Precisely why I keep wishing you the best cheer

     

    reply to this | link to this | view in thread ]

  3.  
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    Nick Coghlan (profile), Aug 31st, 2011 @ 9:15pm

    Relates to one of my favourite Facebook "infographics"

     

    reply to this | link to this | view in thread ]

  4.  
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    Brad Hubbard (profile), Aug 31st, 2011 @ 10:20pm

    Work Smarter, not Harder

    So, I outsourced my birthday wishes to the Happy Birthday Extension. There are precious few people I want to write something specific to, but the feeling when you log in and see 200 "yay you're wonderful" messages is important to some people. So I compromised, sending them varying but generic messages, unless I really care about them, in which case it's a three- or four-sentence message about their importance to me.

    http://lifehacker.com/5835409/happybirthday-extension-send-out-b+day-wishes-on-facebook-so-you-d ont-have-to

     

    reply to this | link to this | view in thread ]

  5.  
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    Brad Hubbard (profile), Aug 31st, 2011 @ 10:24pm

    Re: Work Smarter, not Harder

    Sorry, I didn't make it clear in the original post - I'm not the only one to consider this, and there are many extensions and plugins that do the same thing. Fact is, birthday wishes are something we value to receive but put little thought into sending, so it's unsurprising this person saw so many duplicates. There are fewer than 20 people that I could even roughly guess at their birthday, let alone notice if they moved it every few months.

     

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  6.  
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    Jake, Aug 31st, 2011 @ 10:31pm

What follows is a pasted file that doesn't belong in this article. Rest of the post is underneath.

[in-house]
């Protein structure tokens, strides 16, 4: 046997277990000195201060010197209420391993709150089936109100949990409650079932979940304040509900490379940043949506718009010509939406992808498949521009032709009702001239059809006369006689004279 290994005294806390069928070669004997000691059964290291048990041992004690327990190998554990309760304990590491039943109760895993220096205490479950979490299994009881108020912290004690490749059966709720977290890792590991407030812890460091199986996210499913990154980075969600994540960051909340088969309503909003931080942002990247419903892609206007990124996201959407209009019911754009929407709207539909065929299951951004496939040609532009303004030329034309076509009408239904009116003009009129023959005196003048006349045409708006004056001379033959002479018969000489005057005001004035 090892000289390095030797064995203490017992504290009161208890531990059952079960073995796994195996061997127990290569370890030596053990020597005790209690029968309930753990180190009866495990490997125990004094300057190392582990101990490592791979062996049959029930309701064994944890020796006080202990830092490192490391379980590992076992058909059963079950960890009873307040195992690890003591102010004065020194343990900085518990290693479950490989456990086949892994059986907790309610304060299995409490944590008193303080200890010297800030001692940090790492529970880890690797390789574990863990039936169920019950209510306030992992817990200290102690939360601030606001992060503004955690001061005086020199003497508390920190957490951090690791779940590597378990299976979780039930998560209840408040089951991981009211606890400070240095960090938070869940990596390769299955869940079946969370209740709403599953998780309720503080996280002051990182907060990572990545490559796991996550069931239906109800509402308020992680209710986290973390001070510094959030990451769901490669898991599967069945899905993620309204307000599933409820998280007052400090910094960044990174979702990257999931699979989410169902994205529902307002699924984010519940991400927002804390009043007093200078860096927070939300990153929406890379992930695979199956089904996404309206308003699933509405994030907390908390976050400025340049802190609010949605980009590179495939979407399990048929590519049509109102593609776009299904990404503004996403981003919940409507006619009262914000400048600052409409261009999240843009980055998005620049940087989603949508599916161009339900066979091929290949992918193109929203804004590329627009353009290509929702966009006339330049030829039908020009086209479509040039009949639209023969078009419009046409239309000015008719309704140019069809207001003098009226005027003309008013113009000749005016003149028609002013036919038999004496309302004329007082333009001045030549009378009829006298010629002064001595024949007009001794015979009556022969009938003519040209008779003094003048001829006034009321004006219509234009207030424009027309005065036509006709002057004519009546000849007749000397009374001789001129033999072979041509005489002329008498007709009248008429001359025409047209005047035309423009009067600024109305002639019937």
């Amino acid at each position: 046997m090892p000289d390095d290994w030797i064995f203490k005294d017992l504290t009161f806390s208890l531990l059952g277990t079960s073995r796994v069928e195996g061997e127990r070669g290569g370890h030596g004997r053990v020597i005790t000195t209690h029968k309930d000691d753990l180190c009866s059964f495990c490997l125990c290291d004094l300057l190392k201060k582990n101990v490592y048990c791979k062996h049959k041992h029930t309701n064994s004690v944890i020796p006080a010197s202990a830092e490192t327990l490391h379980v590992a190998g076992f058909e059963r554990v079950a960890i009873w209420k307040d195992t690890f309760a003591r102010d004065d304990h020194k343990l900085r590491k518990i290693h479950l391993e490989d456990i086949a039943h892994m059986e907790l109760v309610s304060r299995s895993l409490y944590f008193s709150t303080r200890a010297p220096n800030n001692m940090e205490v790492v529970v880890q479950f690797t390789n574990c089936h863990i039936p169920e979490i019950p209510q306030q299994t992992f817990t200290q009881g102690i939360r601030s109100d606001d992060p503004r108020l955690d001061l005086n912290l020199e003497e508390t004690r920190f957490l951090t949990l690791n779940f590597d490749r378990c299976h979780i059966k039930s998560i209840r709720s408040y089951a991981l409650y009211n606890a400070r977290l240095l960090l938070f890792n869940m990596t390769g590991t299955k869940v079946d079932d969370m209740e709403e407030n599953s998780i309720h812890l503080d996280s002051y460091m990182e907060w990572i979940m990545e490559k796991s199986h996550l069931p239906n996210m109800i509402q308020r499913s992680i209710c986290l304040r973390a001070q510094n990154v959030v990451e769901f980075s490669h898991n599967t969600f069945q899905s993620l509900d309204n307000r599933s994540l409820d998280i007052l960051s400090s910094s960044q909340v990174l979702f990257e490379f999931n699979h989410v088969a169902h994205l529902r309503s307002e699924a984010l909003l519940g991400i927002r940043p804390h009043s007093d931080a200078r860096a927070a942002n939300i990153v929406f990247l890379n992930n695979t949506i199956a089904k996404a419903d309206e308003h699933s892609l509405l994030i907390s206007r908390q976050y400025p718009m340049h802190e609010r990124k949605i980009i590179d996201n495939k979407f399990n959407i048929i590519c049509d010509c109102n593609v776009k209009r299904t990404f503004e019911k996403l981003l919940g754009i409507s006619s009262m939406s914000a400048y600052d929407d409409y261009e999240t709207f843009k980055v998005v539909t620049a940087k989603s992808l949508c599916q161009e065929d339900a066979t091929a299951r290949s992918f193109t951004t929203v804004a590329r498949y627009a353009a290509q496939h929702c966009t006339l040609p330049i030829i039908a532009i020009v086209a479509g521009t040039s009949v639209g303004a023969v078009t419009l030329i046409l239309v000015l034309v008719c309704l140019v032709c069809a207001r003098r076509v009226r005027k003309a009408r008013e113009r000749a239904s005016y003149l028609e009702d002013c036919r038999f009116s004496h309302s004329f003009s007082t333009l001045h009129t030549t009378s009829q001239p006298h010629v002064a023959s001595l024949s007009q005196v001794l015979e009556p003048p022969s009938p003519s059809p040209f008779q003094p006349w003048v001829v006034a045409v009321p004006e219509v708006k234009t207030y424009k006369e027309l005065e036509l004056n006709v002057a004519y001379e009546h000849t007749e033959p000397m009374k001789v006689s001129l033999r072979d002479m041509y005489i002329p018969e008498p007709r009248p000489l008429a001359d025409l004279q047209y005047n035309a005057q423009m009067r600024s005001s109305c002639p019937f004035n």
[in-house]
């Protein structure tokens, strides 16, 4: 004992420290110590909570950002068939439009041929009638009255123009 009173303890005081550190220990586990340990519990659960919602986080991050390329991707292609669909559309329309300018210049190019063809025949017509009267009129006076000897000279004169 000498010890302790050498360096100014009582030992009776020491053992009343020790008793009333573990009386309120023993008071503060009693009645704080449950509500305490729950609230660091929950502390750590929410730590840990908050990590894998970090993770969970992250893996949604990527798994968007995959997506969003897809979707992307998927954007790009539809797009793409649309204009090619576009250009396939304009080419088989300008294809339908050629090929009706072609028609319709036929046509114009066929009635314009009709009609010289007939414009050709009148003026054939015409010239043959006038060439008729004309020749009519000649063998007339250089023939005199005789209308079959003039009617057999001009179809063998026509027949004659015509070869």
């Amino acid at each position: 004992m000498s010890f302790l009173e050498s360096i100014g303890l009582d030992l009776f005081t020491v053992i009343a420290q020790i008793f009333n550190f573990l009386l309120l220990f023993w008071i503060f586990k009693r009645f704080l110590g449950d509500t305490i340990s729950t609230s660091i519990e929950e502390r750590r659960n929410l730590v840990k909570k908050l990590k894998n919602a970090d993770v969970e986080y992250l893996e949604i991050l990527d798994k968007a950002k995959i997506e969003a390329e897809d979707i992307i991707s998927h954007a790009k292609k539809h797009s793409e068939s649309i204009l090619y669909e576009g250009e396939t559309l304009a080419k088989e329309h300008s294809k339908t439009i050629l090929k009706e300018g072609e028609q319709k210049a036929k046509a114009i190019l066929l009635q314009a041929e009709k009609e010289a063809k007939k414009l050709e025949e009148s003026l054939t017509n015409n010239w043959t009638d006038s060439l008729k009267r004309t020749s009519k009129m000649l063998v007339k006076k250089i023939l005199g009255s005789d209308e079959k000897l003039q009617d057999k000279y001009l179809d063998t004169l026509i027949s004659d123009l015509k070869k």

I'm not sure this is directly Internet-related, let alone Pavlovian as such. If the fact that a casual acquaintance or work colleague is celebrating their birthday today comes up in conversation, social convention dicates you wish them many happy returns.

     

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  7.  
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    Anonymous Coward, Aug 31st, 2011 @ 10:54pm

    I've wished other people Happy Birthday on random days just to see if I can get anyone else to blindly wish it too.

     

    reply to this | link to this | view in thread ]

  8.  
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    Just John (profile), Sep 1st, 2011 @ 1:37am

    Happy (un)birthday Mike

    Wishing you a very happy (un)birthday Mike & a wonderful year!

     

    reply to this | link to this | view in thread ]

  9.  
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    Richard (profile), Sep 1st, 2011 @ 1:53am

    Using this phenomoenon for a ddos on Facebook and you have a whole new meaning to Birthday Attack

     

    reply to this | link to this | view in thread ]

  10.  
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    Jose_X, Sep 1st, 2011 @ 4:23am

    Re: Barry P's explanation

    Forgot to cite: http://www.youtube.com/watch?v=InSn2BLDwfQ Alice in Wonderland Disney "unbirthday song"

     

    reply to this | link to this | view in thread ]

  11.  
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    Anonymous Coward, Sep 1st, 2011 @ 5:09am

    Re:

    Exactly. This is in no way a Pavlovian response. You don't wish "happy birthday" on instinct and the response given by these people wasn't 'automatic.' This is more of an analysis of how people trust information when it comes from a computer (e.g., like GPS stories) than anything else.

    Normally Mike is pretty good about pointing out that technology isn't the underlying problem, but he failed to do that here. Would this story have been any different if the same guy had walked around to his friends on those dates and said, "hey, it's my birthday!".